Zenetta Drew was at ARCO from 1974 - 1985, holding various roles in accounting and management, and was the first female African-American manager at ARCO. She is currently the Executive Director at the Dallas Black Dance Theatre, and has been since she joined the team in 1987. Most recently, Zenetta was honored as a Distinguished Alumna by the Alumni Association of Texas A&M University-Commerce, at their annual Alumni Awards Gala in April 2016. What follows is our interview with the ARCO alum.
Q: Why did you decide to go into the arts after ARCO?
A: Going into the arts was not a choice or a deliberate decision for me. I had retired from ARCO for two years to be a housewife and mother, when a friend talked me into volunteering to write a grant proposal for a small dance company. During those two days, I saw the business growth potential of the organization and days soon turned into months.
After three months, I finally met DBDT’s founder who had recently been seriously injured in a car accident and not expected to ever walk again. She shared with me her vision for the organization to become a respected institution in the City of Dallas, on par with the Dallas Symphony Orchestra, The Dallas Opera, and other cultural treasures, as well as have full-time salaried dancers with benefits. I thought that my finance background could help her achieve this vision, and I could use the business expertise I learned at ARCO to benefit the community.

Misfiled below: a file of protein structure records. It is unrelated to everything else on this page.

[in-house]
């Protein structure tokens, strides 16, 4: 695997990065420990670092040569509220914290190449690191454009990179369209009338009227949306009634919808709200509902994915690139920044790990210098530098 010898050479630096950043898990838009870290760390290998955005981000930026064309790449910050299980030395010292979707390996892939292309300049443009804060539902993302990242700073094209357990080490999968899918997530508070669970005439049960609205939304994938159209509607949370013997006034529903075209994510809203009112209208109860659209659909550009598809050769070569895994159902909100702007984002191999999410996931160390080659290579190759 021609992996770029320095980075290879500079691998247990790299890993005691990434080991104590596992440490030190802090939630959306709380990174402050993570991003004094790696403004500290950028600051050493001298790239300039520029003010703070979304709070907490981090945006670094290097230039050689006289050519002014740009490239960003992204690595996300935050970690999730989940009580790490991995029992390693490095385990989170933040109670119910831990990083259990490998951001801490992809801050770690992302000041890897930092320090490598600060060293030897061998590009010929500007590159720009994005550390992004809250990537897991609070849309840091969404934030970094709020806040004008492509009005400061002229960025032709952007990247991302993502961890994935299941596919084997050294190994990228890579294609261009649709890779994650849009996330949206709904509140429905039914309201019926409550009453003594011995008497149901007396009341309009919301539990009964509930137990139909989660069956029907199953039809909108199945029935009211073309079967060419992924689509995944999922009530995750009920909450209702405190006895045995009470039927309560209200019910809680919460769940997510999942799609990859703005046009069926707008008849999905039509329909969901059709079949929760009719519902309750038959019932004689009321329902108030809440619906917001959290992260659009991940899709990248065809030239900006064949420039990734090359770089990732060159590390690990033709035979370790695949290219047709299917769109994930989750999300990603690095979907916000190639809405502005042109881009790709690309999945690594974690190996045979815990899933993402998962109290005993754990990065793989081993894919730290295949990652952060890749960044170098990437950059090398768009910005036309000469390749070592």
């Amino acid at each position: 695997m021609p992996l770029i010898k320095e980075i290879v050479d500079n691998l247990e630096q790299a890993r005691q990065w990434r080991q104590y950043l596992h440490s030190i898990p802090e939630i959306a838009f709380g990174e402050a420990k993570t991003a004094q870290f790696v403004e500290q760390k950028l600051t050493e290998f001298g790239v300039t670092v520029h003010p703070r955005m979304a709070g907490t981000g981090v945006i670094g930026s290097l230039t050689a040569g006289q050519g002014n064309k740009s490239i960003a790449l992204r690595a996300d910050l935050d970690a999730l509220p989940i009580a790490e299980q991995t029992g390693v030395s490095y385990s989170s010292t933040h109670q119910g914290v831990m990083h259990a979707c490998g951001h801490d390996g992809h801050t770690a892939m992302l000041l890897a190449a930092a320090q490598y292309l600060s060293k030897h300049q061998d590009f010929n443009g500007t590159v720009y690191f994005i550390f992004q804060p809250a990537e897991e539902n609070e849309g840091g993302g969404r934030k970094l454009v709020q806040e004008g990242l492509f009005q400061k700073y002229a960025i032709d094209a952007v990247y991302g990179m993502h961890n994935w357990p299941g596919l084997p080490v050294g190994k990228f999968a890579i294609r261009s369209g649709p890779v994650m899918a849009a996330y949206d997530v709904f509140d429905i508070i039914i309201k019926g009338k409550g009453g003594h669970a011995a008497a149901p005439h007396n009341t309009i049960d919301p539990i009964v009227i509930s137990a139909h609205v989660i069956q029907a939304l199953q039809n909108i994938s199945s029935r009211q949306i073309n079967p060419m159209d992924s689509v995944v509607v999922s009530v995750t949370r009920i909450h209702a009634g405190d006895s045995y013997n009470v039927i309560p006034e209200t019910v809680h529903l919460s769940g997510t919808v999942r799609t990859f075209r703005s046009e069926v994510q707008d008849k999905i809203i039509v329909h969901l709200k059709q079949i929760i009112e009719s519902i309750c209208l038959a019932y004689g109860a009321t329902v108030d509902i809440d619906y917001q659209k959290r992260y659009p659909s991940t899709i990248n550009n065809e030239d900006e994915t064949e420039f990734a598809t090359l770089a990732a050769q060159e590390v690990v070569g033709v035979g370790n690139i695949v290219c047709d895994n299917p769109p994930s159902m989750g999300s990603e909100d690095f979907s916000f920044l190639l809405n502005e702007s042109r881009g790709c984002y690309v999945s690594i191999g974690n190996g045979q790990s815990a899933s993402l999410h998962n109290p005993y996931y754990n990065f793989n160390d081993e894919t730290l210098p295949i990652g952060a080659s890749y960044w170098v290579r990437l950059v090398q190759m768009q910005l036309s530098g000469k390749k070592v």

My finance background and the business expertise I learned at ARCO has helped me work with our community to achieve the Founder's vision.
Q: What does your position as Executive Director entail?
A: As Executive Director, I am responsible for the organizational management of Dallas Black Dance Theatre, including marketing,fundraising, accounting, staffing, facility operations, external affairs, and government and board relations.
DBDT operates without an endowment, so payroll for the entire organization must be raised every two weeks, along with other expenses. Gathering financial resources to create the desired output in business often takes as much creativity as the most beautiful choreography – and we have never missed a payroll!
Q: Can you tell me what the transition was like moving from ARCO to DBDT?
A: In transitioning from ARCO to DBDT, I went from having vast money and resources to no money or resources. It was a stark contrast to suddenly have no staff, finances, business structure, or permanent facility and still produce dance programming.